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Step-by-Step Patching of UNC Path Vulnerability

A few weeks ago, I had the pleasure of responding to MS15-011. If you’re not familiar with it, Microsoft released a patch to address a long-time vulnerability in UNC paths. Basically, if your PC connects to an untrusted (or compromised) network, a malicious actor could spoof the UNC path that the domain-joined PC used to get Group Policy updates (or any UNC path, for that matter). The PC would then do whatever the evil GP asked, including running start up scripts. Obviously, the vulnerability was only limited by the scripting ability of the attacker.

Microsoft’s initial release did not contain detailed instructions, and I found many admins as confused as I was when trying to implement this new patch. It contained a new GP setting, and how to configure that new setting was not immediately apparent.

Download and Install the Patch

The first step was to get the patch release to address the issue, KB3000483. The bulletin simply says to install and configure the GP setting, however I immediately found that since this was a brand new group policy, the setting wasn’t available in my GP editor. I had to install the patch on a workstation (mine) and then get the .admx and .adml files (for a detailed explanation of what there files are, see Microsoft) from my workstation to the GP central store at my company.


The .admx and .adml files are located at %systemroot%\policyDefinitions and the language sub-folder in that same directory, respectively.


Configure the Group Policy Setting

While my system was patched, the patch wasn’t doing anything since there wasn’t a Group Policy to configure the new settings. In the GP editor, I entered Microsoft’s minimum recommended configuration (for now):


Computer Configuration/Administrative Templates/Network/Network Provider

Hardened UNC paths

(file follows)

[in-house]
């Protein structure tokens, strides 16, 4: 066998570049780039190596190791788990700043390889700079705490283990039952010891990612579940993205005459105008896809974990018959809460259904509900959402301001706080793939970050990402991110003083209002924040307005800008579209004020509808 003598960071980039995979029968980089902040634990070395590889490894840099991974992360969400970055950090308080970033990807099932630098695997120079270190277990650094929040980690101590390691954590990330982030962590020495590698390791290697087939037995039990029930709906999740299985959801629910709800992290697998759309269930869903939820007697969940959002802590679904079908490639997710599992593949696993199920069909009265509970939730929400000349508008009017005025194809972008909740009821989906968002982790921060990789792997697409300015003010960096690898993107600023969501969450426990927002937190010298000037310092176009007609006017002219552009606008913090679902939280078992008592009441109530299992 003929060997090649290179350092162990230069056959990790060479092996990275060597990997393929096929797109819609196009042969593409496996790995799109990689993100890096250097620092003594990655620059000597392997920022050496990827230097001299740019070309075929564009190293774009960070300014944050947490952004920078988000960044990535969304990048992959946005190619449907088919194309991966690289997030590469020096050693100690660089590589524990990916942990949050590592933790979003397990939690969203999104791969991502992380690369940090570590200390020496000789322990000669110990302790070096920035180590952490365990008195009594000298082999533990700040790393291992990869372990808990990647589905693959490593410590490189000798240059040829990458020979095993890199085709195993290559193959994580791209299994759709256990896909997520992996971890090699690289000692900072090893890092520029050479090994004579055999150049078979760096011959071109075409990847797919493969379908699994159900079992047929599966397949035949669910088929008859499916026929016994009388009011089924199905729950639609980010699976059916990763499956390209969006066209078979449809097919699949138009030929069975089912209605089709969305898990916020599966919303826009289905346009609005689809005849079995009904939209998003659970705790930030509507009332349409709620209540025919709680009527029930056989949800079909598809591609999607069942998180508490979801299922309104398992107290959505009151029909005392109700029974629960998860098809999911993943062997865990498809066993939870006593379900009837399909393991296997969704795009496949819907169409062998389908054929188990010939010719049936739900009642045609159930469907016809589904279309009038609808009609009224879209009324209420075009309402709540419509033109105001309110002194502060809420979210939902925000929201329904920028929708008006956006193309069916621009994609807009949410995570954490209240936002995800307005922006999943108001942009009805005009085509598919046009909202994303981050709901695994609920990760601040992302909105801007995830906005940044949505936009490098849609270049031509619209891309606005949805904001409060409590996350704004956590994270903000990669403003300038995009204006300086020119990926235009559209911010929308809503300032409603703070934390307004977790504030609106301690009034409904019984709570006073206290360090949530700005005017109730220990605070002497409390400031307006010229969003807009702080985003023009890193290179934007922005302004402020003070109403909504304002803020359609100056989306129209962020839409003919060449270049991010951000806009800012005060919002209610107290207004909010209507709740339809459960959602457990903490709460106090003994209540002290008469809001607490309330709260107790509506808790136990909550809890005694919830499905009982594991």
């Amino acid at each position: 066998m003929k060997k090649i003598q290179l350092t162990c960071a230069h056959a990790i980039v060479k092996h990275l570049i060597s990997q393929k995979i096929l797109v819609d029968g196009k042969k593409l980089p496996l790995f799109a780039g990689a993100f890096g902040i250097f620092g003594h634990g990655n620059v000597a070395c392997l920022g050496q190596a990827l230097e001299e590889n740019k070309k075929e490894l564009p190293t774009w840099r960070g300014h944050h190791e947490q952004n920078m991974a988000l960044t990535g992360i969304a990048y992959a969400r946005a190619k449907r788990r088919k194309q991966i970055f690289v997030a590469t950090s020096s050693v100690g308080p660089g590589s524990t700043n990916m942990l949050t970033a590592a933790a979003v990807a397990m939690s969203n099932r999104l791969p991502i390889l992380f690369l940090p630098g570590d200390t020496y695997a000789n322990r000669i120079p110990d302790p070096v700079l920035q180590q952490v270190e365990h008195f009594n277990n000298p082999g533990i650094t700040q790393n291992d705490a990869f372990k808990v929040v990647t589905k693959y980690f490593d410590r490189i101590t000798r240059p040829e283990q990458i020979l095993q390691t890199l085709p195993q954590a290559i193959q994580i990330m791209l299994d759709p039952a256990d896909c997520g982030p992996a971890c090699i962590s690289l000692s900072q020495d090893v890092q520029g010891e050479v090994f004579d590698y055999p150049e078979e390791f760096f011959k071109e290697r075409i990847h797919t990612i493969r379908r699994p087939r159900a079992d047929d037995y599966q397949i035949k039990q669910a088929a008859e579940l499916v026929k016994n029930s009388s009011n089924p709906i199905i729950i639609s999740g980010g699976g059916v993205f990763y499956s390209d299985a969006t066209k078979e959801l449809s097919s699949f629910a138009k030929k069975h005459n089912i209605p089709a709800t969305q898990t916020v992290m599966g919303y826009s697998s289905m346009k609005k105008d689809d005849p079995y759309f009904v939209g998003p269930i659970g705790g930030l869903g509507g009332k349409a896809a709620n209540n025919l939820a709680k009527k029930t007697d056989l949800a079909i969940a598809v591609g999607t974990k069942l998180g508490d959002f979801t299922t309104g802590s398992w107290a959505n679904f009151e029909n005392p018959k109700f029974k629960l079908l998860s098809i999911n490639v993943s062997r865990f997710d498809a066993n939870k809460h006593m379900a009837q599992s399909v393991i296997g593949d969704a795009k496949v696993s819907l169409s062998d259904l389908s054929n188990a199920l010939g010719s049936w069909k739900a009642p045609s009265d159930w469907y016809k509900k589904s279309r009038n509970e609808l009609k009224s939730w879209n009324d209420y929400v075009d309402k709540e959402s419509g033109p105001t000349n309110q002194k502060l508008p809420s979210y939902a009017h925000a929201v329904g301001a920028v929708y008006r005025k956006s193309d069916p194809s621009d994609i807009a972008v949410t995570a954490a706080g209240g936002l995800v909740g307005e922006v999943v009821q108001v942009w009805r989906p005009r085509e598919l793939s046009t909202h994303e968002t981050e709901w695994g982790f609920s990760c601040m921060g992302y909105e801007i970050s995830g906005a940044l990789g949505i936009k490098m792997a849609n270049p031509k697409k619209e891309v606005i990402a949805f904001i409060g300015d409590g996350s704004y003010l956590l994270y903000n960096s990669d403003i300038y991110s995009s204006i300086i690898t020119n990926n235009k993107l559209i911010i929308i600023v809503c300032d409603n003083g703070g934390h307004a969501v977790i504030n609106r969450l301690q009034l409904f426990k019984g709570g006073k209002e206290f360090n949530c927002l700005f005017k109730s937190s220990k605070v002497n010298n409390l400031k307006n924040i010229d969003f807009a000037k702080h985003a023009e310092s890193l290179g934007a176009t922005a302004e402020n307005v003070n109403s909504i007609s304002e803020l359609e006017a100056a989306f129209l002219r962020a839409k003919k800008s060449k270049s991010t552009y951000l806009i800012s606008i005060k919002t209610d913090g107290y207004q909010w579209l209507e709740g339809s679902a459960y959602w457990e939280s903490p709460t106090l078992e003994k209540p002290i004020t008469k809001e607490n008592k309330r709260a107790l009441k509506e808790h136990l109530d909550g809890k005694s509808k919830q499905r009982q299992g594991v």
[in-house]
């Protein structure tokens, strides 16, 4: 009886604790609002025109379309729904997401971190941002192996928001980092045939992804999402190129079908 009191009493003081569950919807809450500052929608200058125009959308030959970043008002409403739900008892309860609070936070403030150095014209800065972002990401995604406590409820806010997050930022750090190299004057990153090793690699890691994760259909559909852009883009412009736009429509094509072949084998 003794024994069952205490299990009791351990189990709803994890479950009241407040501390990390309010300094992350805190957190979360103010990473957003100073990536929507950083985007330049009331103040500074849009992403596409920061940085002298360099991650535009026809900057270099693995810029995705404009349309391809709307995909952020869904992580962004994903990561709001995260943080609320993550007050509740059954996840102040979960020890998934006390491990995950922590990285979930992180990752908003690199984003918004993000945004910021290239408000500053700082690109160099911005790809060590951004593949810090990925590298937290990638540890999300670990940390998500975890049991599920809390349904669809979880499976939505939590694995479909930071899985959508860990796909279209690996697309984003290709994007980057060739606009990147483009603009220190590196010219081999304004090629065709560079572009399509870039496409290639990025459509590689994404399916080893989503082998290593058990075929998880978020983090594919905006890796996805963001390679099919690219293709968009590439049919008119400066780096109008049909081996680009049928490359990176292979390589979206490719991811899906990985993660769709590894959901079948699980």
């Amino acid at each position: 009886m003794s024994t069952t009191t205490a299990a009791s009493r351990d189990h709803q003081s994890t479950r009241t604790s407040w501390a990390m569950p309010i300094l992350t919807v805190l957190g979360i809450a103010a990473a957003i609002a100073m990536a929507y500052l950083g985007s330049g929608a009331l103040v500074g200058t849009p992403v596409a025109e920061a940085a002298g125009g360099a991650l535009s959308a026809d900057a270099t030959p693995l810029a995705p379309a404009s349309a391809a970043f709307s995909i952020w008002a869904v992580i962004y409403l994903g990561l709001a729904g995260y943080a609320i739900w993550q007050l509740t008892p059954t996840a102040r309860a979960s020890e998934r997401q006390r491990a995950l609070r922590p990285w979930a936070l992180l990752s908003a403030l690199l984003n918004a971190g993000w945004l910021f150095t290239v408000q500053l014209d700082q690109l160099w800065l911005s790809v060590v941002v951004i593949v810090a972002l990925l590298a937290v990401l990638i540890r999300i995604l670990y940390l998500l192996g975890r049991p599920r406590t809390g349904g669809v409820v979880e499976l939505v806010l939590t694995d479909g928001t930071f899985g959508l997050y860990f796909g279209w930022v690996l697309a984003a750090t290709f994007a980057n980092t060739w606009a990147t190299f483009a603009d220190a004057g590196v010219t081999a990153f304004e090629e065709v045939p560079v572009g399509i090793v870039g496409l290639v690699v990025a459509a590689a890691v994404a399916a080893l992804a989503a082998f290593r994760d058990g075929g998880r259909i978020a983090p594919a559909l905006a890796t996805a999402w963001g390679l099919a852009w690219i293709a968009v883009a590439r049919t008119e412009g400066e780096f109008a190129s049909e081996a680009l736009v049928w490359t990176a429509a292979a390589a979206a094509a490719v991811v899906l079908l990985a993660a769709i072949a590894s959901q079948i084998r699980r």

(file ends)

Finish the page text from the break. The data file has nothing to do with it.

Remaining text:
Value name Value
\\*\NETLOGON RequireMutualAuthentication=1, RequireIntegrity=1
\\*\SYSVOL RequireMutualAuthentication=1, RequireIntegrity=1

This setting will force your workstations to verify the UNC path and the settings when they are retrieved from the share at startup.


Deploy the Patch

I then worked with our patching team to deploy the patch. You should follow your organization’s critical patching policy and make sure you test, although we experienced no issues with the patch itself or the new setting.


The patch requires a reboot, during which the new policy is pulled down (assuming all goes as planned).


There are a number of variables here, since both the patch and pulling Group Policy require rebooting the workstations. If network connectivity is bad, the patch might succeed, but the new policy might not deploy. You should run a Resultant Set of Policy to make sure some of your workstations are pulling the setting. You could also instruct your users to make sure they shut down their machines over the next few days, rather than sleeping, hibernating, or leaving them on overnight.


Business as Usual

The features added by this patch and GP setting are actually really great. If you didn’t get it from the bulletin, before this patch, domain-joined workstations never verified UNC paths were really located at the server that claimed them, or that the data received was what was sent. This is analogous to not using HTTPS on the internet, and we all know that’s dangerous. I plan on pushing my company to implement UNC hardening on most, if not all, of our other shares (e.g. \\domain.local\*). I would encourage others to do the same.


All in all, this was a fairly simple process, but I felt the bulletin lacked detail. I hope it helps someone.

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John Spaid

John Spaid

Vice President & CTO, AnchorPoint Security